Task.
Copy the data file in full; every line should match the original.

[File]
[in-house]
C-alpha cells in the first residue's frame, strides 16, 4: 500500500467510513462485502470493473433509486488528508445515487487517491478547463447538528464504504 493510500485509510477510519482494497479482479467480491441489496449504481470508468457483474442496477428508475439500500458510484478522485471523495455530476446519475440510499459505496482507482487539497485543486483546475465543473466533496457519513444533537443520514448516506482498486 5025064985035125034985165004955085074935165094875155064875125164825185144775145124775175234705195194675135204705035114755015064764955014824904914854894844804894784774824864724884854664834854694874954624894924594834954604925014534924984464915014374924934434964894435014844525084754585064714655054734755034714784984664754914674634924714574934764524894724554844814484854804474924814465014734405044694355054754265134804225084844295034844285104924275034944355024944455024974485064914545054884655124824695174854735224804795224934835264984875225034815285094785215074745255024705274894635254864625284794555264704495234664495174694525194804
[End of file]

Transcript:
[in-house]
C-alpha cells in the first residue's frame, strides 16, 4: 500500500467510513462485502470493473433509486488528508445515487487517491478547463447538528464504504 493510500485509510477510519482494497479482479467480491441489496449504481470508468457483474442496477428508475439500500458510484478522485471523495455530476446519475440510499459505496482507482487539497485543486483546475465543473466533496457519513444533537443520514448516506482498486 5025064985035125034985165004955085074935165094875155064875125164825185144775145124775175234705195194675135204705035114755015064764955014824904914854894844804894784774824864724884854664834854694874954624894924594834954604925014534924984464915014374924934434964894435014844525084754585064714655054734755034714784984664754914674634924714574934764524894724554844814484854804474924814465014734405044694355054754265134804225084844295034844285104924275034944355024944455024974485064914545054884655124824695174854735224804795224934835264984875225034815285094785215074745255024705274894635254864625284794555264704495234664495174694525194804